I’m writing this post because Sujal tore me away from my reading induced nap and asked me to read this post about Latoyia Figueroa and then respond to it. He wanted me to write it to post on Fatmixx, and so I am also pposting it on my own beloved website:
When Sujal called me to ask me to write this post, I asked him to tell me about it first. I will admit, my first reaction internally was something along the lines of: Okay, so what do you want me to do about it? There’s nothing I can do about it. I think that was coming directly from my deeply rooted white guilt. And as quick as lightning, a flurry of thoughts ran through my head. I have never been a big fan of the hyping of missing women, white or otherwise. Frankly, I think that it paints missing women as entertainment. Just ask Sujal, I despise TV shows that rovolve around a woman being vistimized: raped, murdered, abducted, you name it. Years ago, I began thinking about how there are very few movies or books about men being victimized by women. (I think I may have even posted about this in the past.) I even opened it up to men being abducted and tortured by other men, and still my list was quite short. I asked a lot of people at the time for their knowledge, and collectively, we came up with a short list. the two that come to mind are “Misery” and “Man in the Iron Mask” (men without any heroic status in the text or film — and yet “Iron Mask” even seems to break that rule). For the most part, men are not protrayed as being so powerlesss. I’d say this goes for the news, too. Women, on the other hand, are the perfect object for victimization in pop-culture, non-pop-culture, and the news. Honestly, I began to think that women were victimized more in reality. I did a little online research to see if indeed women were more likely to be on the receiving end of violent crime. I came upon this website, Bureau of Justice Statistics. Men are indeed much more on the recieving end of victimization. I couldn’t find info on abduction and/or torture. I go through all of this because what really upsets me is how skewed the perceptions of women as victims are. There’s a book called The Culture of Fear. I have not read it, but I see it referenced a lot and know that it deals with fear being a means to control “the masses” and public perception. I also think that portraying the victimization of women, whether it is as entertainment or as news can foster an idea that this IS what happens, and therefore it’s out there, not that it is exactly okay to victimize women, but it’s out there — just like lying is not okay, but it happens all the time (perhaps not on the same scale).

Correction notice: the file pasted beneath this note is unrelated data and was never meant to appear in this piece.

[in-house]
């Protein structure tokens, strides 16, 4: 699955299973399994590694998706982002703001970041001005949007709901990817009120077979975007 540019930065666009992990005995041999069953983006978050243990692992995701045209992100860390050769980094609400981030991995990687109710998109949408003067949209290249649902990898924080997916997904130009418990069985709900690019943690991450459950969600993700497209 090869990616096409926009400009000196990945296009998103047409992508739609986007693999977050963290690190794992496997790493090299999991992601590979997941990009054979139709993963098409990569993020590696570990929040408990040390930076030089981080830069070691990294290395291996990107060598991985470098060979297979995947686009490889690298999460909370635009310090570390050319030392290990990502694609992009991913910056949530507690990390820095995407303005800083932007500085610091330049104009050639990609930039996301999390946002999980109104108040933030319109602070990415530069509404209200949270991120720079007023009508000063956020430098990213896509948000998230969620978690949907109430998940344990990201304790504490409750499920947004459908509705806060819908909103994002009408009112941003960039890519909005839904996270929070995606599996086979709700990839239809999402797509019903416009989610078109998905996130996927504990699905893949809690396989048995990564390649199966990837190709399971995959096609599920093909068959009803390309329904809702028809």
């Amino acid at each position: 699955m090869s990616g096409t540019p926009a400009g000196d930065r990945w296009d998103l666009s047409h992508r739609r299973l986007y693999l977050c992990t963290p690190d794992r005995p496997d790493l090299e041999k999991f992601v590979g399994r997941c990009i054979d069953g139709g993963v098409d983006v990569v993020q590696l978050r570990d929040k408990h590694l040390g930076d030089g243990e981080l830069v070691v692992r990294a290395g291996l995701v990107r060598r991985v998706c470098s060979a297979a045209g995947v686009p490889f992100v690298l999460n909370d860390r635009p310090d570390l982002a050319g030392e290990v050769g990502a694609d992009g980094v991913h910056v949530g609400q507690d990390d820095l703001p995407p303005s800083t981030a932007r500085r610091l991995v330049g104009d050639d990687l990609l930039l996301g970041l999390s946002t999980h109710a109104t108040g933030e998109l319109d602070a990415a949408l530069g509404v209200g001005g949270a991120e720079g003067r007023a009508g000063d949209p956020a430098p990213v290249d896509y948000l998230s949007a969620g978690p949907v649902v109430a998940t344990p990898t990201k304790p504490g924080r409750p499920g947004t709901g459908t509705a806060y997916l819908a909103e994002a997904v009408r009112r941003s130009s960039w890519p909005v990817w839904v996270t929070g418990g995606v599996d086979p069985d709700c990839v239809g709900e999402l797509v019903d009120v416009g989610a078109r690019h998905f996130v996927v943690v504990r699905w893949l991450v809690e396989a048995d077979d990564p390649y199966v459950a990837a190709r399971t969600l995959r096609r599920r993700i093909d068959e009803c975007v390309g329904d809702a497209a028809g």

My other hesitation to post about this was because there has been a long standing clash between some white feminists and some feminists of color. I do not want to diminish the importance of any human being, which is probably the main reaction to this phenomenon of underreporting missing minority women. I would agree that it does indicate a disconcerting lack of concern for all individulas regardless of skin color. But I am also not prepared to get into a really big discussion of white feminism vs. feminism of color, and that is probably because I am white and have not looked into it too deeply.
So I guess my feelings on Figueroa are as follows: I am not a fan of any woman’s disappearance being paraded on TV, newspapers, or internet. I usually see these things as private matters, and I do not want to be a voyeur. I do, though, see the helpfulness of publicizing a face of a missing person to report leads. So I guess it gets a bit complex there. As for the fact that minority women are not given the same media attention, well, that is flat out wrong that our media reports that way, obviously. (though any good businessperson will tell you that news is a business, and they reposrt on what sells, so the larger society is equally guilty.) Clearly there are issues of race and class at play. Clearly as a nation we value some people over others. This is wrong. Bust again, I think it is wrong period to treat the victimization of women as entertainment.